• Laura Racky, Director

Kicking off a successful franchise partnership (or, not making the worst decision of your life)


Further review of the food franchise sector has revealed major shortcomings in the industry once again. The ACCC’s Disclosure Practices in Food Franchising report (August 2019) revealed that many of the issues associated with information sharing can be avoided during the early stages of a franchising partnership.

The report details some simple steps that can be taken to improve franchise outcomes. These guidelines not only help franchisors avoid breaching the Franchising Code and/or Australian Consumer Law but allow franchisees to make more informed business decisions.

It is amazing to see how many franchisees have jumped into what might be one of the biggest decisions of their lives without seeking advice or understanding exactly what they are getting into. Here are some tips and tricks noted in the report that are worth considering before signing up to a food franchise.

Obtain independent advice

Over 40% of prospective franchisees are not obtaining independent legal, accounting, and business advice before entering into an agreement. While not compulsory, seeking advice from a professional with experience is worth its weight in gold. Independent advisers can alert you to the risks and costs involved in running a franchise. Think of is as a very cheap insurance policy. It’s important to then take time to consider that advice before entering into an agreement. Ask questions and don't take franchisor information or advice on face value!

Seek and understand unavoidable costs

Franchisors are obliged to disclose payments a franchisee must make, such as rent, wages and inventory. This information must not be false or misleading (but it still might not be all that clear). If you are looking into a franchise, make sure you work through these details and numbers and properly understand what your business will need to turnover to be profitable. For example, creeping CPI increases over a number of years could chew up any forecast profits in the years ahead.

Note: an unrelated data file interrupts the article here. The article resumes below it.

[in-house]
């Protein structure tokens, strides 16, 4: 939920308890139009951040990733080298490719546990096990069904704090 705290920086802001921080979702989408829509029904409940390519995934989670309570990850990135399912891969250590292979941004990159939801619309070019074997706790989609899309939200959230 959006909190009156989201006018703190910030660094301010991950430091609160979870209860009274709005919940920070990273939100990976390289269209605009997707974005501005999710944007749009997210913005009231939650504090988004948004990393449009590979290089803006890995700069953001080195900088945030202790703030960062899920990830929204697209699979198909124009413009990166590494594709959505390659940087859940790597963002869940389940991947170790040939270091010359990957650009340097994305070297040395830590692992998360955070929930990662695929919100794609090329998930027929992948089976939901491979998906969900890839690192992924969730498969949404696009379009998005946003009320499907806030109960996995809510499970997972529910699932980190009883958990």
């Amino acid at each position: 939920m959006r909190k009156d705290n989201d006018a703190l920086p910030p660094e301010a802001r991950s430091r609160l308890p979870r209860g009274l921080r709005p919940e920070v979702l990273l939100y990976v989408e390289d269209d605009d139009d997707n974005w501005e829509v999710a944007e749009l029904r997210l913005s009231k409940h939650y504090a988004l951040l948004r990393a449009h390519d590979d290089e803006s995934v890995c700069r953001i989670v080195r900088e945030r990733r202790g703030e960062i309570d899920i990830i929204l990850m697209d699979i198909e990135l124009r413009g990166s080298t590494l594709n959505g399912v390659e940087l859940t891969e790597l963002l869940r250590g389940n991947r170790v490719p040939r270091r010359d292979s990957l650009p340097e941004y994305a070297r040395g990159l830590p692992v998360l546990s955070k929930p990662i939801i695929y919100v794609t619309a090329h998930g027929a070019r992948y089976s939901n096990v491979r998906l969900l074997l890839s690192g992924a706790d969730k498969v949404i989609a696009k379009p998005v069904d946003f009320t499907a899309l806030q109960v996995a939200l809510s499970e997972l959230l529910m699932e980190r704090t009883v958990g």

Know the types of goods subject to restrictions

Think again if you consider you'll be able to cut costs by sourcing produce from a cheaper supplier, or bump up your profit by upping your retail prices - you might not have that luxury. Some franchise deals require franchisees to buy produce or other goods from the franchisor's supplier of choice. Details of supply restrictions need to be outlined in a disclosure document and maximum retail prices need to be defined in the franchise agreement (and they should not be unfair). Again, if you are going to be a franchisee, understand what this will mean for your business.

Contact franchisees and get the low-down

The best way to obtain a realistic perspective on running a franchise is to talk to current and past franchisees. Franchisors should make contact details of former franchisees readily available.

Don’t go into a franchise blind. Do your homework and talk to your advisors before taking a big leap.